Posted by Next Left Notes - November 27, 2007 | News

East Lansing – November 27, 2007. On Friday, November 30, 2007 BERT GARSKOF will address the Michigan State University Campus Community, in East Lansing. The reunion will be held at 107 South Kedzie Hall, MSU at 7 PM.

In the 1968-1969 school year, Garskof was an Assistant Professor in the Psychology Department of Michigan State University. He was also the Faculty Advisor to MSU-SDS. Nominated by his department as TEACHER OF THE YEAR, he had the highest publication rating and best student ratings. In the Spring of 1969, the Administration of Michigan State University forced Bert out of his assigned classes and put him on “full time research.” The Administration subsequently denied Garskof tenure and he left MSU. With an extensive background as a peace and justice activist, Bert Garskof is currently a board member of Foundation for a Democratic Society and an active member of Movement for a Democratic Society. Returning to MSU for an SDS reunion and nonviolent protest, Garskof will address a new generation of MSU SDSers.


Bert Garskof (left) and Alan Haber are scheduled to speak at the Reunion

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Posted by TAG - November 22, 2007 | News



SDSers protest war profiteering outside L3 Communications Corporation
(Photo: Thomas Good / Next Left Notes)

New York, NY – November 16, 2007. In NYC the third iteration of the Iraq Moratorium began with a press conference at City Hall. Called by the World Can’t Wait, the conference featured speakers from CodePINK, Granny Peace Brigade, Not In Our Name, Movement for a Democratic Society, Students for a Democratic Society, Peace Action and students from the John Jay College of Criminal Justice. After a lively press conference marchers gathered at the south end of Union Square. From there a march processed up Broadway with stops at L3 Communications and Bechtel Corporation – ultimately ending dramatically at Times Square where protesters clad in orange jumpsuits and black hoods knelt before the military recruiting center. It was a spirited protest – and a huge success by any standards.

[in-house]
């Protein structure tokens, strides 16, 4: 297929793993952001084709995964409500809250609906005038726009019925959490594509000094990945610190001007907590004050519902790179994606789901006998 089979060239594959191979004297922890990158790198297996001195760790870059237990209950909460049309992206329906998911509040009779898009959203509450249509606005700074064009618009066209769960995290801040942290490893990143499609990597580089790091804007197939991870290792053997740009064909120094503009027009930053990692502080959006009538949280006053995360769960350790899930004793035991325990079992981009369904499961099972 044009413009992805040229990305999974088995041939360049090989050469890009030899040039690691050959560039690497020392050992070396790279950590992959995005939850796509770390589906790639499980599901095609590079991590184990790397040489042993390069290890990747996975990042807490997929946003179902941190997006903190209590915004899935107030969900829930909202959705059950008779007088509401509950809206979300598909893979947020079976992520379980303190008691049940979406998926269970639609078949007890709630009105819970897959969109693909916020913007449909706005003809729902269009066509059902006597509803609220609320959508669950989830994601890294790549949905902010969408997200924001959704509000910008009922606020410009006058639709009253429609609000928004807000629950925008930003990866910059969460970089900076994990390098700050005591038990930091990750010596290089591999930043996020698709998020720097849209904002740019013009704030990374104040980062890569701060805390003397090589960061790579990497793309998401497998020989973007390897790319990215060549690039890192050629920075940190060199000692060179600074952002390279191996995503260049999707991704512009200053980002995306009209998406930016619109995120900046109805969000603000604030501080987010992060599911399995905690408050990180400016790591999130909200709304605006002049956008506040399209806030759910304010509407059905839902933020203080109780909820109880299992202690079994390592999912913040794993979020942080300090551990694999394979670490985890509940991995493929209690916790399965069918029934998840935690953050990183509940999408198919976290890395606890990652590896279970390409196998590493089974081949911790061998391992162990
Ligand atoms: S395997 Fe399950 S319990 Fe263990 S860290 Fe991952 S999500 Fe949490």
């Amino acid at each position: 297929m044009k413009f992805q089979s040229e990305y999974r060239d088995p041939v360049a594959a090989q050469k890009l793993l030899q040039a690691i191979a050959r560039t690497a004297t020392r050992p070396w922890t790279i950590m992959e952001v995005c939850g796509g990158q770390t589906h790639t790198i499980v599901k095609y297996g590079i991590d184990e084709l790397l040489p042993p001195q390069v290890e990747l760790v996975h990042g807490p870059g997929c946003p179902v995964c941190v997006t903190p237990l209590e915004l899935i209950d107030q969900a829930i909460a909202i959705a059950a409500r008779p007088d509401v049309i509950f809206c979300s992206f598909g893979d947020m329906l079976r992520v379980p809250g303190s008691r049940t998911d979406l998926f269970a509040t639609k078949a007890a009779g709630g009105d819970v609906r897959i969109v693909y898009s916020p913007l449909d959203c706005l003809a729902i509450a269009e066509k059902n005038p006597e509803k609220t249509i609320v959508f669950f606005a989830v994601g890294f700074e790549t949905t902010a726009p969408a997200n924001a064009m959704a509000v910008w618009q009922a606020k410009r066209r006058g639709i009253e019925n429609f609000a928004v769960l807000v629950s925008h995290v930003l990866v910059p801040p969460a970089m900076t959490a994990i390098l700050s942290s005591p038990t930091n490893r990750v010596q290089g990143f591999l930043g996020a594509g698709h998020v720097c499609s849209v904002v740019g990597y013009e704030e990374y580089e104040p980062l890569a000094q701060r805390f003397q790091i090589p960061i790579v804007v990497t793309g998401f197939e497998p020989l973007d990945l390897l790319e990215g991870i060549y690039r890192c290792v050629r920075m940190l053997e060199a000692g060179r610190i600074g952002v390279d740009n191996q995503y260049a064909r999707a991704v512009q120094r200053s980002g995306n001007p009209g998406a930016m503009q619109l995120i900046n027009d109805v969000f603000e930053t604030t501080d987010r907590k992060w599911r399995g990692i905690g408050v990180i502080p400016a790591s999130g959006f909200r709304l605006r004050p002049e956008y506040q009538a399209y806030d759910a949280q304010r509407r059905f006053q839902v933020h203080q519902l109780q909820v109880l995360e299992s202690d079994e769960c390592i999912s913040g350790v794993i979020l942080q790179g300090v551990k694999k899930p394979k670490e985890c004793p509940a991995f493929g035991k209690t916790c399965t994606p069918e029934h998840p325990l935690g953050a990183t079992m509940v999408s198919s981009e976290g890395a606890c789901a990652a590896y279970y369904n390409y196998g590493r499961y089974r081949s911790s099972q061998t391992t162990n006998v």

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By DAVID CRARY, AP National Writer

A series of accusations raised by the U.S. military against an Associated Press photographer detained for 19 months in Iraq are false or meaningless, according to an intensive AP investigation of the case made public Wednesday.

Evidence and testimony collected by the AP show no support for allegations that Bilal Hussein took part in insurgent activities or bomb-making, and few of the images he provided dealt directly with Iraqi insurgents.

“Despite the fact that Hussein has not been interrogated since May 2006, allegations have been dropped or modified over time, and new claims added, all without any explanation,” said the nearly 50-page report compiled last spring by lawyer and former federal prosecutor Paul Gardephe.

The report, along with copious exhibits and other findings, were provided to U.S. and Iraqi officials in late June but have never been publicly released by the AP.

“The best evidence of how Hussein conducted himself as a journalist working for AP is the extensive photographic record,” Gardephe wrote. “There is no evidence — in nearly a thousand photographs taken over the 20-month period — that his activities ever strayed from those of a legitimate journalist.”

The U.S. military notified the AP last weekend that it intended to submit a complaint against Hussein that would bring the case into the Iraqi justice system as early as Nov. 29. Under Iraqi codes, an investigative magistrate will decide whether there are grounds to try Hussein, who was seized in the western Iraqi city of Ramadi on April 12, 2006. The AP has retained Gardephe to defend Hussein before the Iraqi court.

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Posted by Next Left Notes - November 20, 2007 | News



Support your local Wobs – buy a great t-shirt and help the IWW organize!

New York, NY – November 20, 2007. Support the IWW’s IU 460 and 640 organizing drives. For $12 (and $2 shipping) you can buy a great looking shirt and feel good about wearing it! Send the cash, your contact info – phone or email – and your size preference (medium, large or extra large) to: IWW, 14 Meadow Street, Brooklyn, NY 11206 USA

Click HERE for More Information

Posted by Tamara Smith and Penelope Rosemont - November 17, 2007 | News



View Photos/Videos From The MDS Convergence…

Chicago, IL – November 15, 2007. CHICAGO CONFIDENTIAL! Report on the First National Convergence of the Movement for a Democratic Society (MDS), with the Participation of Students for a Democratic Society (SDS).